- 1. Structual and postural deviations
- 2. Injuries
- 3. Exercises
- 3.1. Split squats
- 3.2. Hip lifts
- 3.3. Side lunges
- 3.4. Single leg deadlifts
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In my previous article, I discussed common pathologies in the hip and pelvis that may be seen in bowlers. This included things like piriformis syndrome, SI joint dysfunction, and excessive anterior or posterior tilt.
In this article, I will go over some even more common injuries that bowlers may experience in the thigh and knee due to the nature of our sport. We’ll start by exploring structural and postural deviations that can lead to issues such as genu valgum, genu varum, and genu recurvatum. We’ll then look at actual tissue injuries, including patellofemoral pain syndrome, iliotibial band friction syndrome, and patellar tendinosis and bursitis.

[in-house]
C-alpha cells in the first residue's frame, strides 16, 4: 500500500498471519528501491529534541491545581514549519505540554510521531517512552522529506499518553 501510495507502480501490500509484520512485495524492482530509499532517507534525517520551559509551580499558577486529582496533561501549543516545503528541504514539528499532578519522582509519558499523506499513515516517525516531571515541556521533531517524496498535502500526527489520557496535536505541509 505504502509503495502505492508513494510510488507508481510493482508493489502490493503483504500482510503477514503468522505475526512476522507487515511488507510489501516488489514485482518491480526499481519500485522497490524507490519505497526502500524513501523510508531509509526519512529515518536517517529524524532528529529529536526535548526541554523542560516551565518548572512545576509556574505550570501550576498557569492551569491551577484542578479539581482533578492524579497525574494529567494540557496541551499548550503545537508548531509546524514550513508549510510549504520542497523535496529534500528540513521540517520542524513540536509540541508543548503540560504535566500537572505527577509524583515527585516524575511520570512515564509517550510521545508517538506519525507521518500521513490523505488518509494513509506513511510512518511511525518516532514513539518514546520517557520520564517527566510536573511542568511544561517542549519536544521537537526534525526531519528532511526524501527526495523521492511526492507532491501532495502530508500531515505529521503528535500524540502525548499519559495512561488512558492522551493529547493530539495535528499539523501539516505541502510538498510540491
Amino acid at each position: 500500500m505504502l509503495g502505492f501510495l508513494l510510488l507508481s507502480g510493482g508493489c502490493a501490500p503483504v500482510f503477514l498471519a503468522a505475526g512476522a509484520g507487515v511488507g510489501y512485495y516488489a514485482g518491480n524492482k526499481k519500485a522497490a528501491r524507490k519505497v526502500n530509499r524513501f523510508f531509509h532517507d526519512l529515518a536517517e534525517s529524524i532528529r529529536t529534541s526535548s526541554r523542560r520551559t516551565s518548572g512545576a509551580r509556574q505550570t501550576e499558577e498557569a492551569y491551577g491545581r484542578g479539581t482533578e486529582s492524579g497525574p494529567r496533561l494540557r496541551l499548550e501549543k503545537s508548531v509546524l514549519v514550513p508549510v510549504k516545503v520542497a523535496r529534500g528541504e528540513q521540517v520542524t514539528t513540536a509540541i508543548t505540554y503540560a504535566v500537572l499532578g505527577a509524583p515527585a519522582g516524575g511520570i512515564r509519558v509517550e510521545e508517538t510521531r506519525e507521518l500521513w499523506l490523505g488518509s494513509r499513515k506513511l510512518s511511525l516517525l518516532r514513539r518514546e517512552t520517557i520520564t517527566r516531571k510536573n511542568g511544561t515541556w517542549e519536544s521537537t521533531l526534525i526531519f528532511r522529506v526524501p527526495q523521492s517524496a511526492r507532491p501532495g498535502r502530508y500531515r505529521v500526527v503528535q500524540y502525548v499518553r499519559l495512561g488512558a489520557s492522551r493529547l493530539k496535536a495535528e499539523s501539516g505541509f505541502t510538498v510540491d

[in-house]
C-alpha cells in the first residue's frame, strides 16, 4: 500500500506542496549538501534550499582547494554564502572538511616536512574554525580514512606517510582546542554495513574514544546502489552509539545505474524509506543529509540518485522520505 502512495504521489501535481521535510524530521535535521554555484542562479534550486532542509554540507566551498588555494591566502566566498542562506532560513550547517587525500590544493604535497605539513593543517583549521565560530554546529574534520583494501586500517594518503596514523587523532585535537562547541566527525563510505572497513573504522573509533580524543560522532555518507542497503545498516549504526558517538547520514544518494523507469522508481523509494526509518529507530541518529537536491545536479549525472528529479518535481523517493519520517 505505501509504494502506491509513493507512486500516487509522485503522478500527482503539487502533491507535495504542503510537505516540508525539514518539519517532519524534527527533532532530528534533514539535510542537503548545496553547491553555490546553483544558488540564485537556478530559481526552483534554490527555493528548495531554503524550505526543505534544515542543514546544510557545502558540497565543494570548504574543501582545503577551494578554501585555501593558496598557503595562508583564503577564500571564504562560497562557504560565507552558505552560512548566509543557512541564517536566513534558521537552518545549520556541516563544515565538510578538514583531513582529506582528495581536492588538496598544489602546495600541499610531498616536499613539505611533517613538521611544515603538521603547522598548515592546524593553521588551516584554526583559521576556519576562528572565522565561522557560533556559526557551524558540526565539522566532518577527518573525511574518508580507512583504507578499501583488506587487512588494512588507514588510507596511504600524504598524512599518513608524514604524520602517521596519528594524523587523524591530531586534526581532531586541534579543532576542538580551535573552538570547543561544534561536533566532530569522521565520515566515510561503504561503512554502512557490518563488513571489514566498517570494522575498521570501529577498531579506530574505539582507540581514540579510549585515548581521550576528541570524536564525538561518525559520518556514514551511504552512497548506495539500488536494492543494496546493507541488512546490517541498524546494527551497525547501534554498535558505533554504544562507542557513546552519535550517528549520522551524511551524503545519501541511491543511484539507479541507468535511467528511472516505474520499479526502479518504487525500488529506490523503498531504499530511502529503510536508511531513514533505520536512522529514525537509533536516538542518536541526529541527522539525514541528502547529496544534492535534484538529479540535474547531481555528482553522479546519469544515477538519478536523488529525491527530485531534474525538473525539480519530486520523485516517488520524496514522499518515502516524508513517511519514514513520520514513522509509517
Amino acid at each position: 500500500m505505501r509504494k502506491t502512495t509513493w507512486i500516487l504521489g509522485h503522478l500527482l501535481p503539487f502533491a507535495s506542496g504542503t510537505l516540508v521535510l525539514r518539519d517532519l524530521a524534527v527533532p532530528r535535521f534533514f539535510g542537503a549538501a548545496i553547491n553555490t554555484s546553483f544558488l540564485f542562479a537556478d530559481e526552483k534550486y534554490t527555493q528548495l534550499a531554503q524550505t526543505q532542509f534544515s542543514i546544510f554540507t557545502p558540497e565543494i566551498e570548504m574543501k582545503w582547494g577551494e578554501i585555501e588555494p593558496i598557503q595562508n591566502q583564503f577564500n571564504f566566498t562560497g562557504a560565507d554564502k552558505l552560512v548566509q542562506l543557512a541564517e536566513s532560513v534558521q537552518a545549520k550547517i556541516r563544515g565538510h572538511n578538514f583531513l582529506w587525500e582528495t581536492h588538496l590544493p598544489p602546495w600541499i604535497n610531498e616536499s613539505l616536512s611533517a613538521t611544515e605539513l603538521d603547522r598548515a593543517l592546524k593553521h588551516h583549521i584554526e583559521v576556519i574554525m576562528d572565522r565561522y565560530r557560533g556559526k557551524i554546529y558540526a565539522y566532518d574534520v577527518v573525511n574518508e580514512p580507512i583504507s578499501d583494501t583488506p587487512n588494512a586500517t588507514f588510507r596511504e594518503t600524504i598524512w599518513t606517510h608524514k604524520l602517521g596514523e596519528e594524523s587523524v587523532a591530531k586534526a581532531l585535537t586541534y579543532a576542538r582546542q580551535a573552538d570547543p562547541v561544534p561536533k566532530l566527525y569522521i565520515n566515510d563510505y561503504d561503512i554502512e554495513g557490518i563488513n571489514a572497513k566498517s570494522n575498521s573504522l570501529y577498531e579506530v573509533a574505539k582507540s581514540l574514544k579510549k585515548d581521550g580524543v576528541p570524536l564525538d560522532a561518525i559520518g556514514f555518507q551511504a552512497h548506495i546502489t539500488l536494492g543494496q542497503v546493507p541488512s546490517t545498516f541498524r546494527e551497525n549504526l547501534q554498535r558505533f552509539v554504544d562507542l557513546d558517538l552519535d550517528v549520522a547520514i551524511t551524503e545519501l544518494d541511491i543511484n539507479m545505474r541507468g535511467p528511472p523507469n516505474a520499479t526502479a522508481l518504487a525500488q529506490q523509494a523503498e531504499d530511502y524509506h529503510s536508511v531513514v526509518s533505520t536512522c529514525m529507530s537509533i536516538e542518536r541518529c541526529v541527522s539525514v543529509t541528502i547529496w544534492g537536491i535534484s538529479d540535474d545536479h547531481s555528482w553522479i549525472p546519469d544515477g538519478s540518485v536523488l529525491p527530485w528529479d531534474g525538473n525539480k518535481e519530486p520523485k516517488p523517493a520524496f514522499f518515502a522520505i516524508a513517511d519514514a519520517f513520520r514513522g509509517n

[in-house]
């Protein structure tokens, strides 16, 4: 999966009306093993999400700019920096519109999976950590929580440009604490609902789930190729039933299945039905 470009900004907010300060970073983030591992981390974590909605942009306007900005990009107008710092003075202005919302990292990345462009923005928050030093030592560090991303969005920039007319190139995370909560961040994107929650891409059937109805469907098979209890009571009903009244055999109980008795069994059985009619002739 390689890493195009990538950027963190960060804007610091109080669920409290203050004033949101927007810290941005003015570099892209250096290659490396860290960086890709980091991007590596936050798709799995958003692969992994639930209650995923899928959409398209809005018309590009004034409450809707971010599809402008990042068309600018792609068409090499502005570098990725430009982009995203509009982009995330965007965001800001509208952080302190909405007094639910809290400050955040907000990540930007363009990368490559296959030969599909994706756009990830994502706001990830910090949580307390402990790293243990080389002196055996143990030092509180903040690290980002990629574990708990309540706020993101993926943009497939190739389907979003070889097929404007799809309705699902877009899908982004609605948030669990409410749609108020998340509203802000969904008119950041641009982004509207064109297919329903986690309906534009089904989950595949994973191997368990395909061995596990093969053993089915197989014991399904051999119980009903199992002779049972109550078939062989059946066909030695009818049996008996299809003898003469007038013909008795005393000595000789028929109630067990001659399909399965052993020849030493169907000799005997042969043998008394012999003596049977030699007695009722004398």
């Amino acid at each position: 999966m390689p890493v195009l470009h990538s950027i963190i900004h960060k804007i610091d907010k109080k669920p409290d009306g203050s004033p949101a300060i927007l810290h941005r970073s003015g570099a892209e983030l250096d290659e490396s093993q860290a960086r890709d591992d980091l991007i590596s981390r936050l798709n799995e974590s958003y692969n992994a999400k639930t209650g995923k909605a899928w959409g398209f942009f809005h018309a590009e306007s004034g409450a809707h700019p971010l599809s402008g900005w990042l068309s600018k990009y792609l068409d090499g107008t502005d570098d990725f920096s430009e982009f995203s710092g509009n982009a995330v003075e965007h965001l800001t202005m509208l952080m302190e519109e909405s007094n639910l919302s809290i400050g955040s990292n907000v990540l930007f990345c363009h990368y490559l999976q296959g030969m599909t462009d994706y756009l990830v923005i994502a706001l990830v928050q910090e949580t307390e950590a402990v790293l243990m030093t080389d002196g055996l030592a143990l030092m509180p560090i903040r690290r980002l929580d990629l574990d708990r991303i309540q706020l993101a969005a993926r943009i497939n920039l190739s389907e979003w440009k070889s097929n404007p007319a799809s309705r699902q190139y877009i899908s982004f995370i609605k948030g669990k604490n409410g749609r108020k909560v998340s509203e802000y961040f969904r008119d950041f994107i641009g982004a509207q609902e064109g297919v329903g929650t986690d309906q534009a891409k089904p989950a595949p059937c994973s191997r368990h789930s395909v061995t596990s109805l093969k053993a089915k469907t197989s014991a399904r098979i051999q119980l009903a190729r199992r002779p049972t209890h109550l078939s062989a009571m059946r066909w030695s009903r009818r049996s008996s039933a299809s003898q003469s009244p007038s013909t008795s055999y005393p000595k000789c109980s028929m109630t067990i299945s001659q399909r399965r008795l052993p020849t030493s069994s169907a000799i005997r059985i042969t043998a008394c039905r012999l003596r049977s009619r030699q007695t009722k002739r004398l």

Structual and postural deviations
Starting with the structural deviations, the most common that I see in the field of strength and conditioning with athletes in general is called genu valgum, or valgus knee. This is also often referred to as “knock knees.” This is commonly seen in children, but it is often grown out of. For some, however, this condition doesn’t normalize as they enter adulthood. Meniscal damage or a leg discrepancy can also lead to valgus knee.
Basically, genu valgum is when the knees come inward toward each other and often includes overpronation of the feet in conjunction. This often leads to patellar tracking disorders, which is seen as a high risk in female athletes for ACL tears due to lack of stability in the knee. While valgus knee is a structural deviation, it can be corrected through strengthening of the surrounding musculature and through soft tissue work. Individuals with this condition will benefit from lateral exercises in the frontal plane. Side lunges and step ups, walks with a resistant ...